U.S. Women’s Soccer and Title IX

by | Jul 10, 2019


As you are probably aware, on Sunday the US Women’s National Soccer Team won their 4th World Cup (out of the last 8 World Cups). In celebration of that awesome achievement here are some interesting facts related to Title IX, the 1972 law that has played a material role in the U.S.A’s dominance in women’s soccer.

  • According the the NCAA, Title IX was created to prohibit sex discrimination in education programs that receive Federal financial assistance. Nearly every educational institution is a recipient of Federal funds and, thus, is required to comply with Title IX. 
  • Interestingly, Title IX does not explicitly mention sports, but athletic programs are considered education programs and thus colleges and universities had to provide equal opportunities to men and women to participate in collegiate sports and receive scholarships. This has had a huge effect on the women’s sports programs provided by colleges.
  • According to the Tory Burch Foundation, in 1972,  before Title IX passed, just 7% of high school girls participated in sports. Today that number has grown to more than 41%.
  • In 1971 there were only 700 females nationwide participating in high school soccer programs. By 1991 that number had risen to 121,000 and in 2018 girls participating in in high school soccer was nearly 400,000. Source.

Even though huge progress has been made, participation opportunities are not equal:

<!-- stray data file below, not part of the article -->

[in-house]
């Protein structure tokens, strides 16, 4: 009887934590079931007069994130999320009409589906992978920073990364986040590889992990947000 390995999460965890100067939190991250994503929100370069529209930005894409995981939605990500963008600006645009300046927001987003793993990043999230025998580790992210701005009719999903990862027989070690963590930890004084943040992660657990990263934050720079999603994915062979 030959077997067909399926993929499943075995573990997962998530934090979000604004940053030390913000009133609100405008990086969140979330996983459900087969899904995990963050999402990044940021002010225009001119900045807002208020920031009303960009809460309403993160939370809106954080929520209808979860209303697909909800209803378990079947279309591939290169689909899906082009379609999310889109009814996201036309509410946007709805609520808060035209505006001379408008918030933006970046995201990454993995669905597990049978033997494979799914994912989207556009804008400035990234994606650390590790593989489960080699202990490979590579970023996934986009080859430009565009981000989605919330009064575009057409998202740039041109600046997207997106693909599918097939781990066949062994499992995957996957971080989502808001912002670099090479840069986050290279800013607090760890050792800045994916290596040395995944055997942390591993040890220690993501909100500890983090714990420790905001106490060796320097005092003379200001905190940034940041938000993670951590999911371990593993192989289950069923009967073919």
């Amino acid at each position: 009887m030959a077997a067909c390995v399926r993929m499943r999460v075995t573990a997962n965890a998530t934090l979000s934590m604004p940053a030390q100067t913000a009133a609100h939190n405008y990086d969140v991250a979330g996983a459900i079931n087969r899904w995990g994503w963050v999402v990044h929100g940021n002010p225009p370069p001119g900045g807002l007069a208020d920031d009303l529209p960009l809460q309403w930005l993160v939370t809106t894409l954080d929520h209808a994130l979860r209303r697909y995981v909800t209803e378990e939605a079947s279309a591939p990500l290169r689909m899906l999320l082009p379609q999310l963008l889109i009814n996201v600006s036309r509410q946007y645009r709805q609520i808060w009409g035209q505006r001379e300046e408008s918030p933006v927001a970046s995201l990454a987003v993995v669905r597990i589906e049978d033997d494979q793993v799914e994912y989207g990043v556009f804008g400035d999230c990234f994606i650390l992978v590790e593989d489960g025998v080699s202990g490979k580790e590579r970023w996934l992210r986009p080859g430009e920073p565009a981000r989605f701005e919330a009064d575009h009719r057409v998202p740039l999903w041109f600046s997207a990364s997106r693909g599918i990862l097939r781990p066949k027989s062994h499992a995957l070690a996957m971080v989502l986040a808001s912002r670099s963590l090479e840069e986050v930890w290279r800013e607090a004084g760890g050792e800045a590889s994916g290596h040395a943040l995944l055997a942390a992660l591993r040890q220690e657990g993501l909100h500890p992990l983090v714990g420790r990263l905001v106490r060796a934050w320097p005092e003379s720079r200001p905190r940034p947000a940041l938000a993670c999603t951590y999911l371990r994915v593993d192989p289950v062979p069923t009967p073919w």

• Female high school athletes receive 1.3 million fewer athletic participation opportunities than their male counterparts (3.2 million female vs. 4.5 million male)
  • Female athletes receive 63,000 fewer opportunities at NCAA Institutions (193,000 female vs. 256,000 male).
  • Female college athletes receive $183 million less in NCAA athletic scholarships ($965 million female v. $1.15 billion male).
  • Female high school and college athletes continue to lag behind males in the provision of equitable resources such as equipment, uniforms and facilities. Source.

Title IX applies beyond sports. There has been great gains in academic achievement since 1972 for females – not all attributable to Title IX – but before Title IX, many schools refused to admit women or enforced strict limits. Some statistics highlighting the advancements :

  • In 2010, women received 48.3% of medical degrees, compared with 9% in 1972.
  • In 2009, women earned 46% of law degrees, compared with 7% in 1972.
  • In 2009, 40% of all doctoral degrees to U.S. citizens went to women, up from 25% in 1977. Source.

1 Comment

  1. I am in favor of women’s sports and think robust women’s athletics programs at all levels of education are beneficial.

    That being said, there is a certain intellectual disconnect with those women who say they are the equal of men in all things.

    If we want to test this, eliminate sex discrimination in athletics. Don’t have a men’s soccer and a woman’s soccer team, have one school team that everyone tries out for. See how many who make the team are men, and how many are women. This would save money by reducing teams and allowing all to compete.

    But it would greatly reduce the number of women competing at the school team level, so I don’t really advocate it.


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